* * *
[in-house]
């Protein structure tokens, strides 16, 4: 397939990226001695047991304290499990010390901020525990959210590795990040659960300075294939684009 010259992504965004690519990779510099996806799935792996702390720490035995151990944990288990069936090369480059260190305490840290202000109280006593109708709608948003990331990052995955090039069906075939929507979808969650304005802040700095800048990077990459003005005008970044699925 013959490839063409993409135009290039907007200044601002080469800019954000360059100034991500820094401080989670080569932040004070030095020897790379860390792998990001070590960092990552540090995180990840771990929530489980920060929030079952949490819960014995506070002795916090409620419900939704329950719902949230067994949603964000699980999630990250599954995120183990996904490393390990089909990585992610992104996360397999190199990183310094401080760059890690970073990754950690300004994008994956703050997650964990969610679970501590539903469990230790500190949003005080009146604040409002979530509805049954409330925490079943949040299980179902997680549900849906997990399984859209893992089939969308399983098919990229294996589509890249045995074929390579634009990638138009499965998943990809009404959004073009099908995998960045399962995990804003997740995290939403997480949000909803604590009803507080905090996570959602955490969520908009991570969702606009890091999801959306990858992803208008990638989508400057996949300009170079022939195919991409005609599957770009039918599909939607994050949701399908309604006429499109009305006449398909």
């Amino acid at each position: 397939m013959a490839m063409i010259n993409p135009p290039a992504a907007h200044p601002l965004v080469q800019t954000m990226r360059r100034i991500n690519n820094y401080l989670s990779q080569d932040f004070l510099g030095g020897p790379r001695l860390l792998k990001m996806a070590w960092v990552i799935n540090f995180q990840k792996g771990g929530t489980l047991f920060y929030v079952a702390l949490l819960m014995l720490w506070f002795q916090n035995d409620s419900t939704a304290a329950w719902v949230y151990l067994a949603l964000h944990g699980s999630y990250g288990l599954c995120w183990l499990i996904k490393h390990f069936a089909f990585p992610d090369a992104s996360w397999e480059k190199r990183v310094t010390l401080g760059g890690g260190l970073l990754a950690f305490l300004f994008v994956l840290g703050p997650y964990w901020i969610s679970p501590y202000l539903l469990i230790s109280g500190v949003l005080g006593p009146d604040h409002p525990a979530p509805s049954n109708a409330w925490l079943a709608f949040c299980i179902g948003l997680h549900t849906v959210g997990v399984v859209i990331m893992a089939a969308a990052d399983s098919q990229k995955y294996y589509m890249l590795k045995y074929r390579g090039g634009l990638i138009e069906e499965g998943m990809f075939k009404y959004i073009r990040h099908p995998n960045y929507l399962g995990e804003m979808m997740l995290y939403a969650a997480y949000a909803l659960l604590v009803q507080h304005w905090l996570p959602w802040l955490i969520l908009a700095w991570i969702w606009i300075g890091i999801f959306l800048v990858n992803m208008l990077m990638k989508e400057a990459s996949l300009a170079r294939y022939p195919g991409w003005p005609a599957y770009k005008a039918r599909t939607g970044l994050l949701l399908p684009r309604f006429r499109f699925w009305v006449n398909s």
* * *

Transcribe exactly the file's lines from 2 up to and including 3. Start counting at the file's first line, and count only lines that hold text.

């Protein structure tokens, strides 16, 4: 397939990226001695047991304290499990010390901020525990959210590795990040659960300075294939684009 010259992504965004690519990779510099996806799935792996702390720490035995151990944990288990069936090369480059260190305490840290202000109280006593109708709608948003990331990052995955090039069906075939929507979808969650304005802040700095800048990077990459003005005008970044699925 013959490839063409993409135009290039907007200044601002080469800019954000360059100034991500820094401080989670080569932040004070030095020897790379860390792998990001070590960092990552540090995180990840771990929530489980920060929030079952949490819960014995506070002795916090409620419900939704329950719902949230067994949603964000699980999630990250599954995120183990996904490393390990089909990585992610992104996360397999190199990183310094401080760059890690970073990754950690300004994008994956703050997650964990969610679970501590539903469990230790500190949003005080009146604040409002979530509805049954409330925490079943949040299980179902997680549900849906997990399984859209893992089939969308399983098919990229294996589509890249045995074929390579634009990638138009499965998943990809009404959004073009099908995998960045399962995990804003997740995290939403997480949000909803604590009803507080905090996570959602955490969520908009991570969702606009890091999801959306990858992803208008990638989508400057996949300009170079022939195919991409005609599957770009039918599909939607994050949701399908309604006429499109009305006449398909």
């Amino acid at each position: 397939m013959a490839m063409i010259n993409p135009p290039a992504a907007h200044p601002l965004v080469q800019t954000m990226r360059r100034i991500n690519n820094y401080l989670s990779q080569d932040f004070l510099g030095g020897p790379r001695l860390l792998k990001m996806a070590w960092v990552i799935n540090f995180q990840k792996g771990g929530t489980l047991f920060y929030v079952a702390l949490l819960m014995l720490w506070f002795q916090n035995d409620s419900t939704a304290a329950w719902v949230y151990l067994a949603l964000h944990g699980s999630y990250g288990l599954c995120w183990l499990i996904k490393h390990f069936a089909f990585p992610d090369a992104s996360w397999e480059k190199r990183v310094t010390l401080g760059g890690g260190l970073l990754a950690f305490l300004f994008v994956l840290g703050p997650y964990w901020i969610s679970p501590y202000l539903l469990i230790s109280g500190v949003l005080g006593p009146d604040h409002p525990a979530p509805s049954n109708a409330w925490l079943a709608f949040c299980i179902g948003l997680h549900t849906v959210g997990v399984v859209i990331m893992a089939a969308a990052d399983s098919q990229k995955y294996y589509m890249l590795k045995y074929r390579g090039g634009l990638i138009e069906e499965g998943m990809f075939k009404y959004i073009r990040h099908p995998n960045y929507l399962g995990e804003m979808m997740l995290y939403a969650a997480y949000a909803l659960l604590v009803q507080h304005w905090l996570p959602w802040l955490i969520l908009a700095w991570i969702w606009i300075g890091i999801f959306l800048v990858n992803m208008l990077m990638k989508e400057a990459s996949l300009a170079r294939y022939p195919g991409w003005p005609a599957y770009k005008a039918r599909t939607g970044l994050l949701l399908p684009r309604f006429r499109f699925w009305v006449n398909s």